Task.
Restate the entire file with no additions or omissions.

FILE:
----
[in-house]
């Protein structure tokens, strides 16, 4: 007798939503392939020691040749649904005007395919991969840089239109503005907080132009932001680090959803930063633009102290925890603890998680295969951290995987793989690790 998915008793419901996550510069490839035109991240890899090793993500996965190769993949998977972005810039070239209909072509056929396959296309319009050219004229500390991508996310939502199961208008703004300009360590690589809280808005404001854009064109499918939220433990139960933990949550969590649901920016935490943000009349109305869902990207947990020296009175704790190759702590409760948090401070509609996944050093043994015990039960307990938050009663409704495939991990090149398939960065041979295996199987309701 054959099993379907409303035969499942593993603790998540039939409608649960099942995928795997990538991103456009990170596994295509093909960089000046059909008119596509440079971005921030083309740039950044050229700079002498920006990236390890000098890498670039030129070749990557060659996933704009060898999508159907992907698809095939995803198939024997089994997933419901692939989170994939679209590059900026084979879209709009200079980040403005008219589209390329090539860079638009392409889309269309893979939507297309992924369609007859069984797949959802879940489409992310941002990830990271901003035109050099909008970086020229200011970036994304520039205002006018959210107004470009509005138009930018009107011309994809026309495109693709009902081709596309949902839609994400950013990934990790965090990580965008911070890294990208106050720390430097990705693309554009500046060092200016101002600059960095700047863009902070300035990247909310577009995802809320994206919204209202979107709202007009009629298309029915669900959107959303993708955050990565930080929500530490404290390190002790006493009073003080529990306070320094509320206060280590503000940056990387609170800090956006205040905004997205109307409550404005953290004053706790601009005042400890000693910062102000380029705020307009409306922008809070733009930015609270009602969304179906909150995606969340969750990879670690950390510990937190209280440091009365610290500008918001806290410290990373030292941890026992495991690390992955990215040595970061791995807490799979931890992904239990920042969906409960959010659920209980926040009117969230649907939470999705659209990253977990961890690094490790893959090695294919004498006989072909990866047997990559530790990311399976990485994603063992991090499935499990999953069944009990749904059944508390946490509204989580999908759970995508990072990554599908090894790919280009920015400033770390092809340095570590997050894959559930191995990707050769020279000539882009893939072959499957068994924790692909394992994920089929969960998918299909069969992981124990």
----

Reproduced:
[in-house]
């Protein structure tokens, strides 16, 4: 007798939503392939020691040749649904005007395919991969840089239109503005907080132009932001680090959803930063633009102290925890603890998680295969951290995987793989690790 998915008793419901996550510069490839035109991240890899090793993500996965190769993949998977972005810039070239209909072509056929396959296309319009050219004229500390991508996310939502199961208008703004300009360590690589809280808005404001854009064109499918939220433990139960933990949550969590649901920016935490943000009349109305869902990207947990020296009175704790190759702590409760948090401070509609996944050093043994015990039960307990938050009663409704495939991990090149398939960065041979295996199987309701 054959099993379907409303035969499942593993603790998540039939409608649960099942995928795997990538991103456009990170596994295509093909960089000046059909008119596509440079971005921030083309740039950044050229700079002498920006990236390890000098890498670039030129070749990557060659996933704009060898999508159907992907698809095939995803198939024997089994997933419901692939989170994939679209590059900026084979879209709009200079980040403005008219589209390329090539860079638009392409889309269309893979939507297309992924369609007859069984797949959802879940489409992310941002990830990271901003035109050099909008970086020229200011970036994304520039205002006018959210107004470009509005138009930018009107011309994809026309495109693709009902081709596309949902839609994400950013990934990790965090990580965008911070890294990208106050720390430097990705693309554009500046060092200016101002600059960095700047863009902070300035990247909310577009995802809320994206919204209202979107709202007009009629298309029915669900959107959303993708955050990565930080929500530490404290390190002790006493009073003080529990306070320094509320206060280590503000940056990387609170800090956006205040905004997205109307409550404005953290004053706790601009005042400890000693910062102000380029705020307009409306922008809070733009930015609270009602969304179906909150995606969340969750990879670690950390510990937190209280440091009365610290500008918001806290410290990373030292941890026992495991690390992955990215040595970061791995807490799979931890992904239990920042969906409960959010659920209980926040009117969230649907939470999705659209990253977990961890690094490790893959090695294919004498006989072909990866047997990559530790990311399976990485994603063992991090499935499990999953069944009990749904059944508390946490509204989580999908759970995508990072990554599908090894790919280009920015400033770390092809340095570590997050894959559930191995990707050769020279000539882009893939072959499957068994924790692909394992994920089929969960998918299909069969992981124990």